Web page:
On a personal level, I recently was asked to examine how major challenging “negative” events such as the death of a family member, divorce or loss of income have impacted me. The specific exercise was:
- dividing my life into five periods, with the first quintile ages 0-11, the second quintile ages 12-23, etc.
- considering the “negative” events that happened and whether any of these negative events could be turned into a gift.
I found this painful, as I lost my mother to cancer in the first time period and my father to suicide in the second time period, both while I was relatively young. It wasn’t easy to turn these into gifts. Now, as an older adult, my response to more recent challenges has been to view them as gifts, e.g., my divorce in the most recent quintile led me to relocate to Southern California and ultimately to better personal relationships. At least for me, my approach to such important priorities as work, personal relationships and finances has changed as I have passed the 50-year old mark.
Another example comes from the life insurance category where, milestone birthdays such as 40, 50 and 60 can serve as triggers for consumers to reexamine the protection that they have in place for their loved ones. This is a well-known dynamic.
Large ‘Size of the Prize’ for Brands that are Effective with Customer Segmentation Examples to Reach Boomers
In addition to age on its own, a popular approach to understanding adult segmentation in the US is characterization by generational group, such as Gen Z, Gen X, Millennials, or Boomers. While definitions vary by a few years from one source to another, most agree that Boomers were born between 1946 and 1964.
In 2021, this means Boomers are between the ages of 57 and 75, and are approximately 73 million strong in 2020. Boomers are approximately 35% of the US adult population, controlling 53% of the country’s wealth. This makes Boomers a large and attractive target for many categories.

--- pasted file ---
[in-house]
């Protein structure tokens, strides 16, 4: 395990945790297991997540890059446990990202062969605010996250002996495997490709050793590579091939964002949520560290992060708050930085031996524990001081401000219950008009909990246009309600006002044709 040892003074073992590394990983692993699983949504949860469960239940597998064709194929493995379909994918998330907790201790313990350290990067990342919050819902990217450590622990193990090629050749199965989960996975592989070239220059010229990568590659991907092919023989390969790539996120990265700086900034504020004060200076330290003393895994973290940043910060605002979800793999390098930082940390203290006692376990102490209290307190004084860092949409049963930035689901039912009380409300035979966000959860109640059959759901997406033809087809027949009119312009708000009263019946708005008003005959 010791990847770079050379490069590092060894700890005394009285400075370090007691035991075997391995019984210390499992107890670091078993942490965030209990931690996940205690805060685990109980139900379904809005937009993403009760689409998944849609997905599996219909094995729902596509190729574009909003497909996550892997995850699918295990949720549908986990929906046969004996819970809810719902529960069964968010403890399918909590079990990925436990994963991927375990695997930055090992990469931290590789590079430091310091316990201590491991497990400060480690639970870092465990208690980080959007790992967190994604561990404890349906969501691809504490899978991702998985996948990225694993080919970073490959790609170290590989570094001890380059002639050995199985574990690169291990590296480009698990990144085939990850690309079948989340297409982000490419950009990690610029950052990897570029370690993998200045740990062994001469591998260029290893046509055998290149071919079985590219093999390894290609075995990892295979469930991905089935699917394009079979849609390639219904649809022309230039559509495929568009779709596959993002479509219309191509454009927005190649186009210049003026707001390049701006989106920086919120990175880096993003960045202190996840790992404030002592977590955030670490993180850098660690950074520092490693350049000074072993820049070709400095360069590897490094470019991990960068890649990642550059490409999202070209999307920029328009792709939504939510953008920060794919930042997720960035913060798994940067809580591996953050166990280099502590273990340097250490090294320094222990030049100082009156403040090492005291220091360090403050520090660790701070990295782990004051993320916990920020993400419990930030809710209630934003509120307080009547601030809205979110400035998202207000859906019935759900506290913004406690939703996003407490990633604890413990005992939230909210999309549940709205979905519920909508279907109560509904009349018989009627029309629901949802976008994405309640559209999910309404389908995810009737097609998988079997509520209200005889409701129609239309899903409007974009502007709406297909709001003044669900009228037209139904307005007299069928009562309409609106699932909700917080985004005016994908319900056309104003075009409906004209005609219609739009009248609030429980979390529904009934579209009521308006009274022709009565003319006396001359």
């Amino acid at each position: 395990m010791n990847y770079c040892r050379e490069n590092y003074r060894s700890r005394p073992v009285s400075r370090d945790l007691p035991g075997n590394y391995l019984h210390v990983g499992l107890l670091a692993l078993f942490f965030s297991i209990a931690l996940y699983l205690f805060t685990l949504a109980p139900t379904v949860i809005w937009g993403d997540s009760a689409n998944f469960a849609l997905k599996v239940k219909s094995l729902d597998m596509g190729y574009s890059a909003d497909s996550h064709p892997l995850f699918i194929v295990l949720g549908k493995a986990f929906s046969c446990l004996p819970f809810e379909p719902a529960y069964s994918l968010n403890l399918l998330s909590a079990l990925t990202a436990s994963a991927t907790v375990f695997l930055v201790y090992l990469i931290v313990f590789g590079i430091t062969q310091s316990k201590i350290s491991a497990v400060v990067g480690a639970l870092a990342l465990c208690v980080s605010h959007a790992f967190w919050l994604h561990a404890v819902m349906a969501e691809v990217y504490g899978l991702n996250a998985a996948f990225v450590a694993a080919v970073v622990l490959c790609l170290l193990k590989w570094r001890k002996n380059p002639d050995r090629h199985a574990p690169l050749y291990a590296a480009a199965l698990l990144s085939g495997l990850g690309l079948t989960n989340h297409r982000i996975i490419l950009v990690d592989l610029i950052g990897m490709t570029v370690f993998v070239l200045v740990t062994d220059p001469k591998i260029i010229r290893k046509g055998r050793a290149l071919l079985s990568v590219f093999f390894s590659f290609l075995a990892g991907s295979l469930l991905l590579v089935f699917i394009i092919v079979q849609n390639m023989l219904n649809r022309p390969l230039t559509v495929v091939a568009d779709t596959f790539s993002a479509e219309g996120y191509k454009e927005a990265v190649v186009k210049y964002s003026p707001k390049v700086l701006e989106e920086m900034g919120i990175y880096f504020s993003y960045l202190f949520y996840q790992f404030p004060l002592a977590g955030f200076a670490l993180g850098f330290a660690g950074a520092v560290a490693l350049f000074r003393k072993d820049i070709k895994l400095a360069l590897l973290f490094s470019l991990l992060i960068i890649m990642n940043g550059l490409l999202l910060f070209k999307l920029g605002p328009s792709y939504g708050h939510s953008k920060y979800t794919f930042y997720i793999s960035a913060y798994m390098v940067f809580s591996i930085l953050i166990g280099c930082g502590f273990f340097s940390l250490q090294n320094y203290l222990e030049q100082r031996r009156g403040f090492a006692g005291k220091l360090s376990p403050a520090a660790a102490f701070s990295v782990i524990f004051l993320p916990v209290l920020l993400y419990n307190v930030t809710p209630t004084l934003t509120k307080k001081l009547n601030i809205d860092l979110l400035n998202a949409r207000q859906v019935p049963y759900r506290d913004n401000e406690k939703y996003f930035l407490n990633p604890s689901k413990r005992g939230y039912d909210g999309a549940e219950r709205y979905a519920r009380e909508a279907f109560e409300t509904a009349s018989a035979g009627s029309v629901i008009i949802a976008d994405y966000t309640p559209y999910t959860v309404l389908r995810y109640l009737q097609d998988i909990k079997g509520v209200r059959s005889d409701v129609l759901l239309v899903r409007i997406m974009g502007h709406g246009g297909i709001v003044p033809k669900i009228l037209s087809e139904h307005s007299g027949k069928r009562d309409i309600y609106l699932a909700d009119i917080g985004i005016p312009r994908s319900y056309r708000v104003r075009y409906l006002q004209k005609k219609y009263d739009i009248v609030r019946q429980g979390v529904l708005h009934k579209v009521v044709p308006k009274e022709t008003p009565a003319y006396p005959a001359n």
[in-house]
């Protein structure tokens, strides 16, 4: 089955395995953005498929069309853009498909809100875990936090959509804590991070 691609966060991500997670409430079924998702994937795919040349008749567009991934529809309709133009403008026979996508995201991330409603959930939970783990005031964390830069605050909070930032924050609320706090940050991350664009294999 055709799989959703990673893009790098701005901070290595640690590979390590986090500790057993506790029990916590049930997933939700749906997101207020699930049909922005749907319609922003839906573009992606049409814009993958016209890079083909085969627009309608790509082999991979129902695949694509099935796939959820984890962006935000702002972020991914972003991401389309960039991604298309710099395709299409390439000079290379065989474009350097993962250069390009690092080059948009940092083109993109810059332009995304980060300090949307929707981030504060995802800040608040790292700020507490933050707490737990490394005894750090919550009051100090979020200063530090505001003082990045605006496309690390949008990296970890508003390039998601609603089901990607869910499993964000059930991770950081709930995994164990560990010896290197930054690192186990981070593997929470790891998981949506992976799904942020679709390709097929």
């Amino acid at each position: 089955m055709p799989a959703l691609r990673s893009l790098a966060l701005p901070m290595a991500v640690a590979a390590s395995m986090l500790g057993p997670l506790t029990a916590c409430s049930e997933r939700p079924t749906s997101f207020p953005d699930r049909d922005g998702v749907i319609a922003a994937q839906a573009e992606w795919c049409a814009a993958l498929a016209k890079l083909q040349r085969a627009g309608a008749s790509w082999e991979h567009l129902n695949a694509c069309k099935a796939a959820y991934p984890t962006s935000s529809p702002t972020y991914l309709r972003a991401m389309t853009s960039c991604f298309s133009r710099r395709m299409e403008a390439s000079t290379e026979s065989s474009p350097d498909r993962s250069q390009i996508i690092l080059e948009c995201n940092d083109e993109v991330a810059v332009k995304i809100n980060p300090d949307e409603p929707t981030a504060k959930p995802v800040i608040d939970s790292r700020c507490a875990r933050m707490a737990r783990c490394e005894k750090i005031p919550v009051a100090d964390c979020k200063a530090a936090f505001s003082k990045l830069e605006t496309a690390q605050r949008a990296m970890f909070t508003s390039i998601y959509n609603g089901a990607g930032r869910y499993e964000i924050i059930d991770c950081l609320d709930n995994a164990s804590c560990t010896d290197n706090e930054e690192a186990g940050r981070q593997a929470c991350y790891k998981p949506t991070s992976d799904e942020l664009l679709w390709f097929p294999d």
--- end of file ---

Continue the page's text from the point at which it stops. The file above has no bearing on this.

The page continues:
Adults 50+ are Interested in Working and Earning Income
Many adults ages 50+ are motivated to work and earn income, but face age discrimination and barriers to finding work.
Characterizing Boomers as retired can be misleading, since only around 40% of Boomers are retired as of September 2020. Each year, millions more retire, and the rate of retirement increased with COVID impact in 2020. Experienced workers disproportionately bore the brunt of job losses in previous economic downturns, and:
“Age discrimination remains a significant and costly problem for workers, their families, and our economy.”
A pre-COVID 2019 AARP study found that 20% of adults ages 65+ were in the workforce or looking for work and that this skewed working cohort skewed to:
“…healthier, better-educated and higher-earning, white-collar people.”
Putting this together, around 41 million Boomers are currently working or interested in working, a sizable number.